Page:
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A San Francisco Chronicle Best Book of the Year An O, The Oprah Magazine #1 Terrific Read
In an age of bolters—women who broke the rules and fled their marriages—Idina Sackville was the most celebrated of them all. Her relentless affairs, wild sex parties, and brazen flaunting of convention shocked high society and inspired countless writers and artists, from Nancy Mitford to Greta Garbo. But Idina’s compelling charm masked the pain of betrayal and heartbreak.
Now Frances Osborne explores the life of Idina, her enigmatic great-grandmother, using letters, diaries, and family legend, following her from Edwardian London to the hills of Kenya, where she reigned over the scandalous antics of the “Happy Valley Set.” Dazzlingly chic yet warmly intimate, The Bolteris a fascinating look at a woman whose energy still burns bright almost a century later.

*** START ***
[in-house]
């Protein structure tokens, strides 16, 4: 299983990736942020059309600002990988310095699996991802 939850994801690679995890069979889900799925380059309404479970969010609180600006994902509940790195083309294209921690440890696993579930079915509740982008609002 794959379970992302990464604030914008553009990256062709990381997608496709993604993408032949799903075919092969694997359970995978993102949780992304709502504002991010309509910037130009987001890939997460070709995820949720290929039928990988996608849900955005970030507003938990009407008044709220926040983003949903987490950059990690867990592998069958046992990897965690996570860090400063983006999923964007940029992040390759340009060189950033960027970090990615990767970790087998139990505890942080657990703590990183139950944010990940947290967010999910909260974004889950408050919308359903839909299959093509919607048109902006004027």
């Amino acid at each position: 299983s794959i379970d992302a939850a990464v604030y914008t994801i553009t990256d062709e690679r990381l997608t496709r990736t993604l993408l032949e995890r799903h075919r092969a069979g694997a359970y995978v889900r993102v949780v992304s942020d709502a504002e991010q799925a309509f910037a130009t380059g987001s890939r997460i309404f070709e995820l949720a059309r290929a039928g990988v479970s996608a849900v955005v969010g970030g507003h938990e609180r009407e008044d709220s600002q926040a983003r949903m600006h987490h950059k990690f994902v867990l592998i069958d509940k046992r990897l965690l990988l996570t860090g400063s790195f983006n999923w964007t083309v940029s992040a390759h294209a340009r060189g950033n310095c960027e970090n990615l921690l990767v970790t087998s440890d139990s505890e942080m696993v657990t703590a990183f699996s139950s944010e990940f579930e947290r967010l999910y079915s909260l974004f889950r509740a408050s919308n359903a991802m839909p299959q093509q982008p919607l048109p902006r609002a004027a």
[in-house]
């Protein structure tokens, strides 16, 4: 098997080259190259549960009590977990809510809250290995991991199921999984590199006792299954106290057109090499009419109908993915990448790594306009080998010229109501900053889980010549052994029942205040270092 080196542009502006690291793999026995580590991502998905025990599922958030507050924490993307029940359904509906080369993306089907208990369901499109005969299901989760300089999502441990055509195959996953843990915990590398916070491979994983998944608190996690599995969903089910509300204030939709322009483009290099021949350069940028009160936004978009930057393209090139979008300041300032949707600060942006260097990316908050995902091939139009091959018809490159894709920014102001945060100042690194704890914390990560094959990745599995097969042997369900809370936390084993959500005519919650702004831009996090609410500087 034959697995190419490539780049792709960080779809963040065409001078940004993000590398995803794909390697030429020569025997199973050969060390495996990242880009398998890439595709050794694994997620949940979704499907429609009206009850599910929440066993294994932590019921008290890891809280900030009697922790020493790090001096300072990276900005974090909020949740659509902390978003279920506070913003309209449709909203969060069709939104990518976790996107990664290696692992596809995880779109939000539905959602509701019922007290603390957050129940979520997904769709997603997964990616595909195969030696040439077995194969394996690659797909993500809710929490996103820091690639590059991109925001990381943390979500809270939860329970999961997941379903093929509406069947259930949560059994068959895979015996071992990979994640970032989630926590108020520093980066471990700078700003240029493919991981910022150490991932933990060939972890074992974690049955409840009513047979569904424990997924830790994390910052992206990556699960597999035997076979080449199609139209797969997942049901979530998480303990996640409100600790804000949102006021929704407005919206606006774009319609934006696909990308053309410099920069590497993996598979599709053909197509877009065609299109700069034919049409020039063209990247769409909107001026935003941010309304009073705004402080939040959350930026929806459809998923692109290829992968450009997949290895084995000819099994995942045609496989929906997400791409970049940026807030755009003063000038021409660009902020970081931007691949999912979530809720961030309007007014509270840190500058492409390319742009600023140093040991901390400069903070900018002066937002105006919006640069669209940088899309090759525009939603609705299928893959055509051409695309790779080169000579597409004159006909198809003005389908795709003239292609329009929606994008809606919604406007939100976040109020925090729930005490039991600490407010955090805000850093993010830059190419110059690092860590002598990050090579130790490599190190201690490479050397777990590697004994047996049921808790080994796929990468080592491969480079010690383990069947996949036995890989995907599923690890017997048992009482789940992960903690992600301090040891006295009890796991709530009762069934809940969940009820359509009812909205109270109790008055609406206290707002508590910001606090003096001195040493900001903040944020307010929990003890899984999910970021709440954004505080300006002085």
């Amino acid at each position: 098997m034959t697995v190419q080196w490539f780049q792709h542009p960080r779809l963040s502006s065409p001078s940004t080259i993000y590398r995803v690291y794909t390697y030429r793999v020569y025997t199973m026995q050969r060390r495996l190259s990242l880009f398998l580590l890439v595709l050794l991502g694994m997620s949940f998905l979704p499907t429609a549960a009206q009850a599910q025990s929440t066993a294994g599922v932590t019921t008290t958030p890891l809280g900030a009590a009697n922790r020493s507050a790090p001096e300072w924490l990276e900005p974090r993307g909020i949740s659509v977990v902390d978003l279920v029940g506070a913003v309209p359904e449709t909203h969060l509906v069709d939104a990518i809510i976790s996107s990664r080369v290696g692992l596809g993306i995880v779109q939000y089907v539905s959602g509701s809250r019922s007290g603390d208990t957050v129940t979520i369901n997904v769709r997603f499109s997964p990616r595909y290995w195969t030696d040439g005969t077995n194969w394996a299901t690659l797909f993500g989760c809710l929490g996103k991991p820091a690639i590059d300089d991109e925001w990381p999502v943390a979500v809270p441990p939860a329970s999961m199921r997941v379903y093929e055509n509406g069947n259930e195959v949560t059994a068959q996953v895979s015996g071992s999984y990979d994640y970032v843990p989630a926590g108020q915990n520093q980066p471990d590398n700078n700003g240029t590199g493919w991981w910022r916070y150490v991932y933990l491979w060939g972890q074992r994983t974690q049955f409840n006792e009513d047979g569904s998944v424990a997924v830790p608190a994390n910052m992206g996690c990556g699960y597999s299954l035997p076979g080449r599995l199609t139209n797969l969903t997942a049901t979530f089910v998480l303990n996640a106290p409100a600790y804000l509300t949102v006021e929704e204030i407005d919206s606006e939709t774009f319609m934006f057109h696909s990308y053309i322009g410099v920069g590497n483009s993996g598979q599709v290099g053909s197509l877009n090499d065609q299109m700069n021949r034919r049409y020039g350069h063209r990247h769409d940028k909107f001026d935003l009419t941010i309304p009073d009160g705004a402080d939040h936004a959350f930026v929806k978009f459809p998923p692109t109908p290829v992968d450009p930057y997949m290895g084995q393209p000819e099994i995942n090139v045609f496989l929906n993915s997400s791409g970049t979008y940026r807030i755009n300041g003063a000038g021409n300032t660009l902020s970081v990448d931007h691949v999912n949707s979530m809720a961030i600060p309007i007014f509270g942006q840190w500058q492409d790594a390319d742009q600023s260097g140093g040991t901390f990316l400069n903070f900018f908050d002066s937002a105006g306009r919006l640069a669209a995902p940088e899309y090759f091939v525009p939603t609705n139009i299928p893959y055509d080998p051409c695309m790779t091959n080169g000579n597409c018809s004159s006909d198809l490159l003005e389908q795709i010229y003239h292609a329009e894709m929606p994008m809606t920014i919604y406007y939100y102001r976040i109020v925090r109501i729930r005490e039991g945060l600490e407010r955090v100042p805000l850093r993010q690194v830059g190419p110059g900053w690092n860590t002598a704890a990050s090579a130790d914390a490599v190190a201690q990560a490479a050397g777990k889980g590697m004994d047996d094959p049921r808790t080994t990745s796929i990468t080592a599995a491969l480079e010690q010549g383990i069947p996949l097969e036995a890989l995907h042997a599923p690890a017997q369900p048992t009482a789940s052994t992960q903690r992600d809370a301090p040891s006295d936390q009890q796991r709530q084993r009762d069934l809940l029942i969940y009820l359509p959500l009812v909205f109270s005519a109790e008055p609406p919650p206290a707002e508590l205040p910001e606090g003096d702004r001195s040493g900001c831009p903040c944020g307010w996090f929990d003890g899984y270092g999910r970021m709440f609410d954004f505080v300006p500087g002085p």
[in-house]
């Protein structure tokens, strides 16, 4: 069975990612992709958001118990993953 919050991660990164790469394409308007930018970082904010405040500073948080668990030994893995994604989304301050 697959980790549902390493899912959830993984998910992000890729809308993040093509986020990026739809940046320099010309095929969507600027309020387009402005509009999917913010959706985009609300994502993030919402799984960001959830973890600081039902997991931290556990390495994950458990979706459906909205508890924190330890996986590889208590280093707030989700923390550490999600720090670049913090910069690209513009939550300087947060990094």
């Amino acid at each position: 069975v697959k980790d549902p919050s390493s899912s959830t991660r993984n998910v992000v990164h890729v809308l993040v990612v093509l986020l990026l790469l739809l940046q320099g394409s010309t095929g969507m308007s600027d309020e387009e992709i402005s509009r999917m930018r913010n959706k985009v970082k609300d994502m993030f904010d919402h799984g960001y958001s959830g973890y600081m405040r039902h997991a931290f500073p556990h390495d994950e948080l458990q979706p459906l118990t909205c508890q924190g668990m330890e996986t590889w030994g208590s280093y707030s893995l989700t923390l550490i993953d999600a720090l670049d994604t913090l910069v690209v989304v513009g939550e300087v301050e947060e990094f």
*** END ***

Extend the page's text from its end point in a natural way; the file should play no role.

The subtitle of this book is “The story of Idina Sackville, who ran away to become the chief seductress of Kenya’s scandalous ‘Happy Valley’ set.” It’s true that Idina Sackville (a cousin of Vita Sackvile-West and the great-grandmother of the author) had a fascinating life; during her lifetime she “bolted” from five husbands and three children, settling down in Kenya. She wasn’t a particularly beautiful woman, but her sexual exploits were legendary, and she inspired characters for several books, namely the Bolter in Nancy Mitford’s novels.The author, Frances Osborne, is a great-granddaughter of Idina; unfortunately, she imposes herself too much into Indina’s story. She also focuses too much on Idina’s sex life and not enough on Idina’s experiences in Kenya, which in itself is an interesting place and worthy of more than just a sketchy description. Because Idina is an ancestor of the author, I kept getting the feeling that she was trying to explain away or downplay Idina’s behavior. The salaciousness of Idina’s life eventually becomes tedious, as the reader begins to wonder what the point of it all was for Idina.It seems as though Idina’s life was mostly comprised of social visits and the like, and the author gives monotonous details of what she did every day. And it’s not as though Idina ever saw the error of her ways or tried to redeem herself (except for perhaps trying to fix her fraught relationship with her elder son, David). There’s no moral to the story, no reason for me to feel any empathy with Idina, especially since she spent most of her life persuing what she thought was happiness and love. The Happy Valley set was made up of a bunch of unlikable characters, but the author tries to paint them in a rosy light. In addition, the author’s prose style is a bit choppy. I can see why she would want to write about Idina and her set, but maybe she was a bit too close to her subject matter to be really objective about it.read more